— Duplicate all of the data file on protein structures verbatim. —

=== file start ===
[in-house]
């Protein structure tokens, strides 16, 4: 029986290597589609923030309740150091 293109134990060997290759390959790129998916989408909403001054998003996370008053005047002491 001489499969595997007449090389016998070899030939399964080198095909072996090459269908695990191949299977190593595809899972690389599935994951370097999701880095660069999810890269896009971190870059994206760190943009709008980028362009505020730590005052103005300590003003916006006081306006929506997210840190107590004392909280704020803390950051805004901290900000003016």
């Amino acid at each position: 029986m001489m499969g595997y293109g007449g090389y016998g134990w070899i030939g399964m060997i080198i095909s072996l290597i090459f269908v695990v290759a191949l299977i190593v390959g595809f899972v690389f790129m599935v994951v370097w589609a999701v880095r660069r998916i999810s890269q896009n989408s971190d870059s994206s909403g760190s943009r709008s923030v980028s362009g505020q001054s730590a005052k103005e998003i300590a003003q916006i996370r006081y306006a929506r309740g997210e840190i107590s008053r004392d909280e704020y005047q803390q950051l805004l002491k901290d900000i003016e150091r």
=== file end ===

[in-house]
């Protein structure tokens, strides 16, 4: 029986290597589609923030309740150091 293109134990060997290759390959790129998916989408909403001054998003996370008053005047002491 001489499969595997007449090389016998070899030939399964080198095909072996090459269908695990191949299977190593595809899972690389599935994951370097999701880095660069999810890269896009971190870059994206760190943009709008980028362009505020730590005052103005300590003003916006006081306006929506997210840190107590004392909280704020803390950051805004901290900000003016």
């Amino acid at each position: 029986m001489m499969g595997y293109g007449g090389y016998g134990w070899i030939g399964m060997i080198i095909s072996l290597i090459f269908v695990v290759a191949l299977i190593v390959g595809f899972v690389f790129m599935v994951v370097w589609a999701v880095r660069r998916i999810s890269q896009n989408s971190d870059s994206s909403g760190s943009r709008s923030v980028s362009g505020q001054s730590a005052k103005e998003i300590a003003q916006i996370r006081y306006a929506r309740g997210e840190i107590s008053r004392d909280e704020y005047q803390q950051l805004l002491k901290d900000i003016e150091r």